Lighting is going through this type of rapid technological advance. The field has completely changed in the past 10 years. In commercial lighting, superior color, better glare control, and a 100 percent increase in the efficiency of sources and luminaires have become available since 1975. A lighting education five years or more old, unless bolstered by continuing education, is obsolete.
CERTIFICATION VERSUS LICENSING It is important to distinguish four major concepts involved in the identification and regulation of a profession. First, the certification process does not involve government. An independent peer organization … certifies that an individual meets established and impartial criteria.
Second, in licensing, state government regulates certain services and practices by requiring practitioners to possess a license granted by the state. Licensure is based on requirements similar to those for certification.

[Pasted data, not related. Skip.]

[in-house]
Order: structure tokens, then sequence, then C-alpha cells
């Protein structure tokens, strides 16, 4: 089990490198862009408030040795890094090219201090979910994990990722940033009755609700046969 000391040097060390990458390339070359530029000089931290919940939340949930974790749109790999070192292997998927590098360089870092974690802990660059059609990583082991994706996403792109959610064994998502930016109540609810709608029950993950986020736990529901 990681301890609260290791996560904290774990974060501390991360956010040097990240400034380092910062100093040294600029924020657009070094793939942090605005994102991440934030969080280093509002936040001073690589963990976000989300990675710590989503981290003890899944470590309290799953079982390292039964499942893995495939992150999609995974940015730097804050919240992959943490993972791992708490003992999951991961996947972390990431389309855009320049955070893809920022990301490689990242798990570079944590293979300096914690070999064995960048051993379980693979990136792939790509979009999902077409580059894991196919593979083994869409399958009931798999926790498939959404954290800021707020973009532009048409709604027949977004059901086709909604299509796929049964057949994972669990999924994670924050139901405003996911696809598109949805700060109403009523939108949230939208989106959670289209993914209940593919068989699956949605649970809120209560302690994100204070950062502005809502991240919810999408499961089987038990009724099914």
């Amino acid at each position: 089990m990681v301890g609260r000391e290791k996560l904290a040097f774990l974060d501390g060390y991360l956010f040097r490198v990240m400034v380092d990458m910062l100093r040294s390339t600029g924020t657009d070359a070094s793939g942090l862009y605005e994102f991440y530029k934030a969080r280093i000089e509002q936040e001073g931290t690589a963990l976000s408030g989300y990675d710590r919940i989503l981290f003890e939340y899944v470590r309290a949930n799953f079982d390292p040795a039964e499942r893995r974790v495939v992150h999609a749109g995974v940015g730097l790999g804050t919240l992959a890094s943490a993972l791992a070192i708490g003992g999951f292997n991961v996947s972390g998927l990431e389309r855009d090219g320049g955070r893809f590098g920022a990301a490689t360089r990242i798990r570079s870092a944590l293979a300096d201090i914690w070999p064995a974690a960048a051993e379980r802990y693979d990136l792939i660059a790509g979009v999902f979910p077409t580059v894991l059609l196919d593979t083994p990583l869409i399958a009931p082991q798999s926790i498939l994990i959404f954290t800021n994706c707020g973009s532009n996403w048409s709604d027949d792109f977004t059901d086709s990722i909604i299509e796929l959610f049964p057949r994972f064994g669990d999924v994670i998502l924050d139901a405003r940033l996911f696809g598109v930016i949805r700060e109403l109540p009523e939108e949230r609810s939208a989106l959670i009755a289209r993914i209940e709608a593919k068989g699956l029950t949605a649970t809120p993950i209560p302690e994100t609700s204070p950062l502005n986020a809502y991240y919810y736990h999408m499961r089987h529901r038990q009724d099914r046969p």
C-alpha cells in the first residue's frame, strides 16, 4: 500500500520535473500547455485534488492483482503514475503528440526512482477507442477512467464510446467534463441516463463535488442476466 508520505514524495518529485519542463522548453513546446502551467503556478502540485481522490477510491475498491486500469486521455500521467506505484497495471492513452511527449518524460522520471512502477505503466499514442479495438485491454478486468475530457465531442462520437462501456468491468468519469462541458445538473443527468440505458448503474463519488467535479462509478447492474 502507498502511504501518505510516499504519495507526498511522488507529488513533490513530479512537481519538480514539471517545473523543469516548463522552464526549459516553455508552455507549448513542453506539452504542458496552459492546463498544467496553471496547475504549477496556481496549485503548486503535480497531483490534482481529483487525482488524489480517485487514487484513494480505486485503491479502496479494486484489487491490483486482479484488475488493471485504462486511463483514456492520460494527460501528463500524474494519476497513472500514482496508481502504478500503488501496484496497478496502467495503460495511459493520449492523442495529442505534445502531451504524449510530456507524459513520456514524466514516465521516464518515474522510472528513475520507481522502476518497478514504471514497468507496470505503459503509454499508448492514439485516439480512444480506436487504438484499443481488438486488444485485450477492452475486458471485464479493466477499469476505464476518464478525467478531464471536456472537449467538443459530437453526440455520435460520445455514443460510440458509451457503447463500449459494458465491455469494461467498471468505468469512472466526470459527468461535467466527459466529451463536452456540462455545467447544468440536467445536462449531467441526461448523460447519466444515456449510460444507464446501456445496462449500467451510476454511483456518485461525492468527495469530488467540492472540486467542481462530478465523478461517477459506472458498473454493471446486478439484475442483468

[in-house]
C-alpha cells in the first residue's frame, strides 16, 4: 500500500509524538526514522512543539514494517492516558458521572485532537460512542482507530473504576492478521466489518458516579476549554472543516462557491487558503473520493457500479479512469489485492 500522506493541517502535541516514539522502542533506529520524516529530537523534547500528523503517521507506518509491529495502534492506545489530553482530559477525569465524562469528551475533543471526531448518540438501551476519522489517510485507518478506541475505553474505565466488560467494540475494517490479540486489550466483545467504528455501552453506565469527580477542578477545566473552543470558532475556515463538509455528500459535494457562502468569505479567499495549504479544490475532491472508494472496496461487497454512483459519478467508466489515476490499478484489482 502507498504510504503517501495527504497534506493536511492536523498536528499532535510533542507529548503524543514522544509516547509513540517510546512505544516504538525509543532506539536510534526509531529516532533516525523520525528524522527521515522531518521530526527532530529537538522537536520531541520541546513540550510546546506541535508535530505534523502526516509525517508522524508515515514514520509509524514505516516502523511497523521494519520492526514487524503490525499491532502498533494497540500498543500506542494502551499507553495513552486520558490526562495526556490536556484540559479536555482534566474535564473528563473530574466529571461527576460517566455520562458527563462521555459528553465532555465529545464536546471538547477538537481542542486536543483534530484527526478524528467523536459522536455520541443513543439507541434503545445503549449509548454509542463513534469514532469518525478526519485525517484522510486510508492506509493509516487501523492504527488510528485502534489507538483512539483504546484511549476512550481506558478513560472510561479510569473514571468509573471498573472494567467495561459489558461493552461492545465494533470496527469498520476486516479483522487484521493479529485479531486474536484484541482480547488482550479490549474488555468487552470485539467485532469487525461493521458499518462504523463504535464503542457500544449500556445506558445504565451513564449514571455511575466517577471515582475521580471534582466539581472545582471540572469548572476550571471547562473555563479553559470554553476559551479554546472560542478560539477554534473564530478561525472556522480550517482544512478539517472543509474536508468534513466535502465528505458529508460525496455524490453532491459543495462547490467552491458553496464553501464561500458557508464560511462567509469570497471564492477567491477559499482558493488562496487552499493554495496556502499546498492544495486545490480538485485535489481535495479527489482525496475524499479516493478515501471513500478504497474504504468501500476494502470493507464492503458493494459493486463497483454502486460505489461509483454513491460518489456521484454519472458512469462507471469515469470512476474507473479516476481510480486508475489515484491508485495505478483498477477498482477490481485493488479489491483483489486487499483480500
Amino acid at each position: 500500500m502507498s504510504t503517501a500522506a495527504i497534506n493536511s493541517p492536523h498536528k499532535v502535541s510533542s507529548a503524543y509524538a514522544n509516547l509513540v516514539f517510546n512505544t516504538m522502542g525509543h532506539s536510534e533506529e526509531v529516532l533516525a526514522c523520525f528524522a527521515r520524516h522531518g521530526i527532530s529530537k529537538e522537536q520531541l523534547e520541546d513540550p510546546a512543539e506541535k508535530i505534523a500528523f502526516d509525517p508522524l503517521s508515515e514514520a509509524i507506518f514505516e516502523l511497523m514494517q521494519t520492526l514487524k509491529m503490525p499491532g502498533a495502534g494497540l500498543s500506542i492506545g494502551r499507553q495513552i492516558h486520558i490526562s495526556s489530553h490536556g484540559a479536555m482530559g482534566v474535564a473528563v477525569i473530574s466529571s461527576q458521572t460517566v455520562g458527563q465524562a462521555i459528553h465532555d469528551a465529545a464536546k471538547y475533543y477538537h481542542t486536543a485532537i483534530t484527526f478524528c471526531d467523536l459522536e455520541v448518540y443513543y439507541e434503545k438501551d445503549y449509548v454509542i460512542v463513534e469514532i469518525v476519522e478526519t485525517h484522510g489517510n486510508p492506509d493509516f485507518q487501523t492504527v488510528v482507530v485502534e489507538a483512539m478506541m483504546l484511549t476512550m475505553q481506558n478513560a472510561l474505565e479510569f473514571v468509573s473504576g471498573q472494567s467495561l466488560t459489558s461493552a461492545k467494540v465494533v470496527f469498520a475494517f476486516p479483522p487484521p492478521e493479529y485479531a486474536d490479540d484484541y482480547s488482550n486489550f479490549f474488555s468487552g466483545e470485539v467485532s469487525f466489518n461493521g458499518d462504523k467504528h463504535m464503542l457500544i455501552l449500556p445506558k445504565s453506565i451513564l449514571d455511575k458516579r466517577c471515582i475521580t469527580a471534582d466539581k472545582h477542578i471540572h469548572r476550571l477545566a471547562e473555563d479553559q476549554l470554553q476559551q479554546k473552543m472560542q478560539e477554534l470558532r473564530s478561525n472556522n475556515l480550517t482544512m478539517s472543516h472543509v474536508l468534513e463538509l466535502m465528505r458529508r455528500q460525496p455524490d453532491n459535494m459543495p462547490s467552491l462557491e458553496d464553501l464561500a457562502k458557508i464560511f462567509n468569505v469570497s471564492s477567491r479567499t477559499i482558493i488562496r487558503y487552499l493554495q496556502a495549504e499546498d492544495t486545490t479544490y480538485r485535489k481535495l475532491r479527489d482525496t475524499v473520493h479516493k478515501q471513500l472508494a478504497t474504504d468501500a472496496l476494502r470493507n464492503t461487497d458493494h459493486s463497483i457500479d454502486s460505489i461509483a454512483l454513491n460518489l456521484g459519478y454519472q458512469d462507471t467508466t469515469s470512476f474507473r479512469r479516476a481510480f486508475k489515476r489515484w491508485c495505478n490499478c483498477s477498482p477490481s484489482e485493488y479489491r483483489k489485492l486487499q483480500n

James R. Benya: In May 2009, the Texas state legislature nearly passed a law (Texas House Bill 2649) banning the practice of lighting design by anyone other than a licensed architect or engineer. Apparently, a state senator had had a dispute with a lighting designer and sought revenge through legislation. A last-minute response by the International Association of Lighting Designers (IALD) and others in the lighting community placed the legislation on hold, but the matter is not dead at all.